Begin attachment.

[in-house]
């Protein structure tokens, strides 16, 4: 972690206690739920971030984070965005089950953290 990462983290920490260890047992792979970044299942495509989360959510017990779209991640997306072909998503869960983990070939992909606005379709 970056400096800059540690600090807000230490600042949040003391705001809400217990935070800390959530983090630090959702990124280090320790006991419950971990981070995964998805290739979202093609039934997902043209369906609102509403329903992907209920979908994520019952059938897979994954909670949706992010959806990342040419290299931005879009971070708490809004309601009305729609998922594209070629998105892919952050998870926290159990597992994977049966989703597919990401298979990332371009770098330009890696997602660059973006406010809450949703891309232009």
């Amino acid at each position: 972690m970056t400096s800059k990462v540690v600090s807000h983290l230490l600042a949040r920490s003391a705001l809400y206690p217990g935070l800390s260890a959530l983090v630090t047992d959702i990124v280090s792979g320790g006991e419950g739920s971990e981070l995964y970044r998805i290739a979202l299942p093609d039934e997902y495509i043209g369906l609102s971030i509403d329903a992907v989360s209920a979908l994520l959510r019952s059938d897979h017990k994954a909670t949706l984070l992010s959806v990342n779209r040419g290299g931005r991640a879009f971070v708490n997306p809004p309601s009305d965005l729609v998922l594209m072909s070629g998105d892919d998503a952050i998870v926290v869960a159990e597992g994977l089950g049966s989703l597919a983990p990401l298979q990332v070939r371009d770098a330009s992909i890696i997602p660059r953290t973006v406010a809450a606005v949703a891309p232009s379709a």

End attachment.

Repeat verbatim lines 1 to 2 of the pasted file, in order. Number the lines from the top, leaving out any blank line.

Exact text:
[in-house]
């Protein structure tokens, strides 16, 4: 972690206690739920971030984070965005089950953290 990462983290920490260890047992792979970044299942495509989360959510017990779209991640997306072909998503869960983990070939992909606005379709 970056400096800059540690600090807000230490600042949040003391705001809400217990935070800390959530983090630090959702990124280090320790006991419950971990981070995964998805290739979202093609039934997902043209369906609102509403329903992907209920979908994520019952059938897979994954909670949706992010959806990342040419290299931005879009971070708490809004309601009305729609998922594209070629998105892919952050998870926290159990597992994977049966989703597919990401298979990332371009770098330009890696997602660059973006406010809450949703891309232009």